WASHINGTON, D.C. (WCJB)-- UPDATE 02/01/2019:
Officials with the Florida Highway Patrol said the investigation into the I-75 crash could take months, but that they've combed through evidence and are ready to assist NTSB investigators.
In a press release, the NTSB said the partial government shutdown led to staffing issues that prevented the agency from initiating several investigations around the country, one of them the I-75 crash.
NTSB officials said because of the delay, some perishable evidence may have been lost, which could prevent the determination of probable cause.
TV20 asked Lieutenant Patrick Riordan, a spokesperson for FHP, about the difference between the two investigations.
"They've got a different mission," Riordan said. "They may be looking at some things that are a little broader in scope. They're doing more of a safety investigation."
Riordan said FHP's investigation is centered on the crash and the resulting fatalities, or traffic homicides.
"This is a painstakingly long investigation because there's a lot of moving parts," Riordan said. "We want to make sure that when we conclude this investigation we're very factual about what transpired."
TV20 also spoke with Charles Riddle, the District Attorney in Marksville, Louisiana, the home of the five children who were killed in the crash.
"Thank god the shutdown is over, at least for now. And they're able to work it. I will say that everything that FHP has done has been tremendous in their investigation and trying to sort through all of this and that will take some time," Riddle said. "But again, the NTSB involved will be great news for the families too. They want it investigated as much as possible."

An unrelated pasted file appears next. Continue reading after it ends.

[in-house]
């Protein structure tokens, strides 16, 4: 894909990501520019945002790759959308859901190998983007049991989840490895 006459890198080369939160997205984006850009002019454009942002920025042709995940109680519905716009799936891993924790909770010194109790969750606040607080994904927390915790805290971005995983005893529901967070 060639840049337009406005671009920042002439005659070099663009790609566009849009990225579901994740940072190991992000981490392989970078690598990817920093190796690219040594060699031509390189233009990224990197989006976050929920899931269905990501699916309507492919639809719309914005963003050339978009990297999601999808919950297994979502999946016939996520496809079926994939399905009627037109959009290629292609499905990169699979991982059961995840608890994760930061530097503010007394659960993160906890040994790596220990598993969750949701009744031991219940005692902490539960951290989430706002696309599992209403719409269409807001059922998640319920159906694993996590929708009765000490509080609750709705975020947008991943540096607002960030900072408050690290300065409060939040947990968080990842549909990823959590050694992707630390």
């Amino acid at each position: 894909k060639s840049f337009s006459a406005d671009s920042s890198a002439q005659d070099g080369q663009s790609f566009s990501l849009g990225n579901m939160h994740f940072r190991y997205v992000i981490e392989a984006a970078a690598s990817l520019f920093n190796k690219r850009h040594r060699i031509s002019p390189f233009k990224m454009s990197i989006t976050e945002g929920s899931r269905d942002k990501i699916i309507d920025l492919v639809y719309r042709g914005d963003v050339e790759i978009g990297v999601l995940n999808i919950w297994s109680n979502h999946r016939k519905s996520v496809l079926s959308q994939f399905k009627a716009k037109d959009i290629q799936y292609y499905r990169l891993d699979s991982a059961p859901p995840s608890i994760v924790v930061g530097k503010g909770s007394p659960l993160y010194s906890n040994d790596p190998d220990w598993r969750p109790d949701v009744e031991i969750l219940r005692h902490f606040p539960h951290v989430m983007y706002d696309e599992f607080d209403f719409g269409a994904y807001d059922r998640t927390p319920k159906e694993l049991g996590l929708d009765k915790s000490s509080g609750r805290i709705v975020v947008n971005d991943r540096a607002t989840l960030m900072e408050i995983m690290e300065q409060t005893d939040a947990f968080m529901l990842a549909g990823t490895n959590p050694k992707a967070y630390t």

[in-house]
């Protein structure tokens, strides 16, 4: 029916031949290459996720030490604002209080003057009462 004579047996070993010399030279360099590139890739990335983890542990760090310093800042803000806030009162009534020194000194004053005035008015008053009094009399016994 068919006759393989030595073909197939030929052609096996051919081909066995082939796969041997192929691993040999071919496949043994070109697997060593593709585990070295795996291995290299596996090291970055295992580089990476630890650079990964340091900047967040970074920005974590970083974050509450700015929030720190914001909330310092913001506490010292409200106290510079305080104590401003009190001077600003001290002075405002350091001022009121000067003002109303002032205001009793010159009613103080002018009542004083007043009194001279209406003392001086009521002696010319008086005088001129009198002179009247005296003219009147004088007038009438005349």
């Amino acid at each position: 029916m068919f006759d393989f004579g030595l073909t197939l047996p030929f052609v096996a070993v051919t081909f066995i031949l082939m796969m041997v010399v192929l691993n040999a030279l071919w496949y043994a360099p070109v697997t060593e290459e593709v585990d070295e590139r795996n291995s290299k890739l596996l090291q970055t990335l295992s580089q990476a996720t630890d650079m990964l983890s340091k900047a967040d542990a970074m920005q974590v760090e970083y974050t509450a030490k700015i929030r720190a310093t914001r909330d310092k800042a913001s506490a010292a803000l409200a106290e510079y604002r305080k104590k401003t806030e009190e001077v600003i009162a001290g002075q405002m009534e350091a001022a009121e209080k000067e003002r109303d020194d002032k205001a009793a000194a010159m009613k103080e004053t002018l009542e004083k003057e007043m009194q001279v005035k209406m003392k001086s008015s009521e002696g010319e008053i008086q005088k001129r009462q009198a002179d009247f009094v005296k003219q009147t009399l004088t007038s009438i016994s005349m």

Riddle said that charity, both in Gainesville and Louisiana, has kept the families going.
"People just trying to help in any way they could. Offers of places to stay, people in Gainesville were offering their homes, they were offering transportation," Riddle said. "The churches there were doing the same. So it was really neat, very good to see this. Very emotional for our parish."
Riddle said most of the families involved in the crash have brought in attorneys in Louisiana for representation.
NTSB tweeted out Wednesday afternoon, that they are sending an eight-member team to conduct a safety investigation of the I-75 crash that killed seven and injured eight in on January 3, 2019, during the partial government shutdown.
The investigation will begin Thursday.
NTSB is coordinating with Florida Highway Patrol, which opened its investigation immediately following the crash.
The investigation into the crash on I-75 that killed seven people has been hampered by the government shutdown, according to the National Transportation Board.
Almost every NTSB employee was furloughed during the shutdown.
NTSB agents are now evaluating their backlog of accidents to see whether they should still visit crash sites, or simply inspect wreckage being kept in storage.
The most deadly incident not investigated by the feds was the January 3rd crash that took the lives of five children headed to Disney World as well as two truck drivers.
The NTSB says it is possible that "perishable evidence may have been lost, which potentially could prevent determination of probable cause."